24 June 2012

"SUCKER" (my love hate relationship with Swedish Columnar Aspen continues)


As you might recall, last summer I wrote a post "My Love Hate Relationship With Swedish Columnar Aspen", which is one of my top viewed postings.  At any rate, I cited what I love about the trees and what I hated.  The above photo is an example of what I hate about this otherwise beautiful tree.  I found this little sucker growing between mine and my neighbour's houses.  Left unchecked, this little guy would grow to the height of its parent plants in a few short years.  See the parents below.


I exaggerate not.  The Swedish Columnar Aspen grows on average 3-4 feet per year.  This makes it a perfect specimen for use as a privacy screen.  The biggest drawback is the suckering.  Last year I found two in my lawn and one by my foundation at the back of the house.  As seen above, our house is the one on the left. That's at least 10 feet away from the original tree!  So much for being good as a foundation plant!

I am not the only one to have cited this drawback; see the comments on my post from last July.  

Please, before you consider planting this tree, plan its location so it is far from foundations and water/sewer lines.  They have been known to grow into water lines and clog them, repeatedly!  

A good place for this tree is along the back of your property, away from foundations and water lines.  Oh, and be prepared in the fall for repeated raking as they drop a lot of leaves and twigs, over a period of time.

The love part, in case you've forgotten there is something to love about the Swedish Columnar Aspen, is the sound of the leaves in the breeze.  That is heavenly!


19 comments:

Carole M. said...

I understand the angst with suckers merging, and tree roots pushing up pavers, and palms dropping their seeds and coming up in their thousands ....more challenges

Sheila said...

I enjoyed lewarning about this tree. I hope you get all those suckers and put them in their proper place! Would they work in someone else's yard if snipped off and rooted? Have a great week!

Shirley said...

Hi Sheila, a reader, Derek, said he did just that so it appears that this would work so long as enough of the root is attached for it to take.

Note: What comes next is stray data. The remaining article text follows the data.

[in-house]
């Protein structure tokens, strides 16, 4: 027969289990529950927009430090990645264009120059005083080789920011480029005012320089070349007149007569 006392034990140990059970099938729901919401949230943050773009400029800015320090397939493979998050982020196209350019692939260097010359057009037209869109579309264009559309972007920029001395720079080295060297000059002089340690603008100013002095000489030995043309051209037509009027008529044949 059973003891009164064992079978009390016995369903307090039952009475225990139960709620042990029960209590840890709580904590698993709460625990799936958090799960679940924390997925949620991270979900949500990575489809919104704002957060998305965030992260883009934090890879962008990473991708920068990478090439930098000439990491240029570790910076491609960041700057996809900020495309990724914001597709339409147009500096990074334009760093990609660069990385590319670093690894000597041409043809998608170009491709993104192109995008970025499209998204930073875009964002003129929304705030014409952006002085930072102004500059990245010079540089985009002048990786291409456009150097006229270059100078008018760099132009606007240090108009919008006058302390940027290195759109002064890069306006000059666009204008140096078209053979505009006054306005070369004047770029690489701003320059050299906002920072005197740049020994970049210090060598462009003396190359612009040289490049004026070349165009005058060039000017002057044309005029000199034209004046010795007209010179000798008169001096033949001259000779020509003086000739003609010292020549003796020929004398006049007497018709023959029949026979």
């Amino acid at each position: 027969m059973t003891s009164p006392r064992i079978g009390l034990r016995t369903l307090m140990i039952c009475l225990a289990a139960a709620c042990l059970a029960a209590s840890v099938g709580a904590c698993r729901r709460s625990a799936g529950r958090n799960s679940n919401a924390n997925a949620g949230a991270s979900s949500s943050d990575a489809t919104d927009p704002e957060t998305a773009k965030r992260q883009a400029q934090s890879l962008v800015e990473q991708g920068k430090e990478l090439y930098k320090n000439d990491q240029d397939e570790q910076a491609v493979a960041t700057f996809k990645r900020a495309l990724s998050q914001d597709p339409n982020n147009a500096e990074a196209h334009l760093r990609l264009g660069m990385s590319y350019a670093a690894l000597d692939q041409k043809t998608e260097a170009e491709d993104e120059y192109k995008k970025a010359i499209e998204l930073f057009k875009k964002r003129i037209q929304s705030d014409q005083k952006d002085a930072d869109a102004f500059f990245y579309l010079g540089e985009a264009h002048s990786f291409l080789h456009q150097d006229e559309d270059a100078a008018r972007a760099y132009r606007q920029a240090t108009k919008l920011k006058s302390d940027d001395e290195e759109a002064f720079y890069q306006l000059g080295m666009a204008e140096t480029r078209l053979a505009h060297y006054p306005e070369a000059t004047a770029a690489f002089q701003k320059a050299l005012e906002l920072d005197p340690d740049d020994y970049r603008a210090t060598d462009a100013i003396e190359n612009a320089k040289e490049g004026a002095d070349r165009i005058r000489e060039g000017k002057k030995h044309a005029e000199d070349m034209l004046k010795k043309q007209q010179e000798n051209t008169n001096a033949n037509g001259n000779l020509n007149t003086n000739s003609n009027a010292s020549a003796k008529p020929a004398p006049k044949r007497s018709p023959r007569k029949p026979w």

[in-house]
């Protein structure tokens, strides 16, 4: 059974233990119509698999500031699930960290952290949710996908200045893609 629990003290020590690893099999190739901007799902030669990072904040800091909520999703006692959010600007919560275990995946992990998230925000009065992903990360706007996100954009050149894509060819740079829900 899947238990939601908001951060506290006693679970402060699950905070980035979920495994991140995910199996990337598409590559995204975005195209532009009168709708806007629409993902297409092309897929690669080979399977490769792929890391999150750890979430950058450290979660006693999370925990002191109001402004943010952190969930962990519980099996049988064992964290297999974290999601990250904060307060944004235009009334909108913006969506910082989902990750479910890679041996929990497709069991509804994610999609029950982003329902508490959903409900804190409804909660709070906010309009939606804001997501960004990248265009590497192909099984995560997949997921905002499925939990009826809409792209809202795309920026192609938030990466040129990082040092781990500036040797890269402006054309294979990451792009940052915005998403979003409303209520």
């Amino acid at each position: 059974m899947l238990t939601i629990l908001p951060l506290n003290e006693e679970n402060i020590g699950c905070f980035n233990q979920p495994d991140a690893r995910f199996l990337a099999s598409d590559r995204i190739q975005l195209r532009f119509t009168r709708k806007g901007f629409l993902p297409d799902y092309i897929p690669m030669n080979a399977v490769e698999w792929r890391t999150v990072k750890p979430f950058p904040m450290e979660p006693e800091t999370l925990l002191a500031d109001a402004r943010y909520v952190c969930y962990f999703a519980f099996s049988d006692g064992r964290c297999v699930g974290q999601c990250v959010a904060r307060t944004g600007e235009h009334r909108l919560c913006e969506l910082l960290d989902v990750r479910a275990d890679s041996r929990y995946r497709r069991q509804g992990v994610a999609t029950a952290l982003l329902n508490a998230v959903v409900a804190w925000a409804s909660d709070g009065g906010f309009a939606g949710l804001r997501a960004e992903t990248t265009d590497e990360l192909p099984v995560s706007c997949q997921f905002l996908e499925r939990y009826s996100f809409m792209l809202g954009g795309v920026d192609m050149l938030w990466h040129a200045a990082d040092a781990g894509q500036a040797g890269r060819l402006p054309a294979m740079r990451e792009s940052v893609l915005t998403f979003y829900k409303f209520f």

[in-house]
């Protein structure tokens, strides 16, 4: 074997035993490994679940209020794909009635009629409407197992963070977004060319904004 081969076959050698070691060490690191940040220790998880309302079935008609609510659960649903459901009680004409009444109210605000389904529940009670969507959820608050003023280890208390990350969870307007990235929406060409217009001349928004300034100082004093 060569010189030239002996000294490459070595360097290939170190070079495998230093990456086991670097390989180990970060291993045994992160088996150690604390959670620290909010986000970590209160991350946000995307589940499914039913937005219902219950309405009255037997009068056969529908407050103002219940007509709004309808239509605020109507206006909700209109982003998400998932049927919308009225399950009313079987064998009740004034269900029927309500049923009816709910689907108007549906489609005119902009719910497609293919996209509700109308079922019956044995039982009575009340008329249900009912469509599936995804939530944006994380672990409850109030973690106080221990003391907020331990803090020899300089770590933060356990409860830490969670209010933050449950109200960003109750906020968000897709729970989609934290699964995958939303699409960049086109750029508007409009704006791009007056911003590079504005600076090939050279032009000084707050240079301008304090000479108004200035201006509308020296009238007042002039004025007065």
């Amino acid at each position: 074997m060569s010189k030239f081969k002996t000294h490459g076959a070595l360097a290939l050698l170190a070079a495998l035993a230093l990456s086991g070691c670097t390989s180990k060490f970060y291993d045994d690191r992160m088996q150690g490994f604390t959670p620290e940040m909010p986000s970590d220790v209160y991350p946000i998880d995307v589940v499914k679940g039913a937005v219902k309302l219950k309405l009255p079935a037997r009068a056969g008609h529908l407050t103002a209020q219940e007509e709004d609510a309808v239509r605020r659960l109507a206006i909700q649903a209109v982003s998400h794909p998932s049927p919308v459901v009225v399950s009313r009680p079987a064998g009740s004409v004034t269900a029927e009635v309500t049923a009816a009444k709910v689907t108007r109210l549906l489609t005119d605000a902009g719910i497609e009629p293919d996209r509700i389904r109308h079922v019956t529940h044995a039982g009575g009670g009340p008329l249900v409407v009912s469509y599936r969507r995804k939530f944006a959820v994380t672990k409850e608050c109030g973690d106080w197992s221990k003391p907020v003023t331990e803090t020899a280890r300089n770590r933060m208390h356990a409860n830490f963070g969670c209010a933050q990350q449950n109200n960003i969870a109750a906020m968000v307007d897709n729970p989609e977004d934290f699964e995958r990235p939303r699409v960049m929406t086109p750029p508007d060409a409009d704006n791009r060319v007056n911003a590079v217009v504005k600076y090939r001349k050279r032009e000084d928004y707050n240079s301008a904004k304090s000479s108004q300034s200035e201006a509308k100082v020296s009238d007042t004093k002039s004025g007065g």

In the proper location, this tree is wonderful. Just not growing near a house.

Shirley said...

Carole, thanks for the comment here today. I know there are a few trees out there with this bad habit. I just wanted people to be aware before they make the mistake of planting this aspen close to their homes.

Anne said...

yes, that suckering is bad on any city grown plant. even our olive tree is suckering, coming up in the gravel

~Lavender Dreamer~ said...

I've never seen this but I like the idea of the sound of the leaves. I love hearing palm trees blowing!

Anonymous said...
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Dawn the kayaker said...

Hello there,

I too am the victim of this Aspen. Our trees are now 9 years old. After much research both written and in speaking with the "experts" I chose these for my tiny fishbowl of a yard. Our neighbourhood is wet so it is not like the tree has to travel for moisture. Well, not only are we being suckered, but now the trees are dying. We lost one last year and another this spring. So...now am I not only dealing with a bumpy, root filled lawn but with gaps and stumps. Repeat after me...this is not a tree for my yard.

Shirley said...

Dawn, that's terrible! That's an awfully short lifespan for your trees. Generally they are expected to live about 20 years, which is short relative to other trees. Too bad the "experts" hadn't been better informed and could have saved you all this trouble and mess.

Anonymous said...

Well, I too love this tree until we decided to have our backyard aerated. After that I have so many suckers coming up my backyard. Apperantly you are not suppose to disturb its roots or this what happens. I don't know what to do as this is a 14 yrs old three.

This tree should not have been sold for city planting at all!

I am thinking of maybe get this tree killed before it sprout all over my neighbor and wreak my foundation. I don't sound too mean and I do love trees but this is not good at all.

Shirley said...

If you are trying to get rid of these trees and have cut them down but don't know how to get rid of the stump, check out this link: http://albertaarborists.com/News/Top-5-Tree-Stump-Removal-Techniques

Anonymous said...

Welcome to gardening... Most everything in nature does an excellent job in reproducing. Why would a poplar tree be any different. Just remove the new shoots and it will provide you with some activity to do right along side of removing the weeds...

arabella said...

After living on my small property for 22 years the vacant lot was sold and a huge home is now towering over me and my space. Their house is built facing south - three stories high and many, many windows. All of my comings are goings are clearly visible to my new neighbours. In consultation with my nursery guy he has suggested Swedish Aspen as a solution to my privacy issues. These would be planted up against the fence which divides our properties. The problem is, their septic tank is on the other side of that fence and I am thinking these trees might wreak havoc with their system! Also I am so familiar with invasive trees. On their side there was a huge Siberian Elm - an insect infested major shoot producing tree. They cut it down but it sends out shoots all over my property. So what do i do??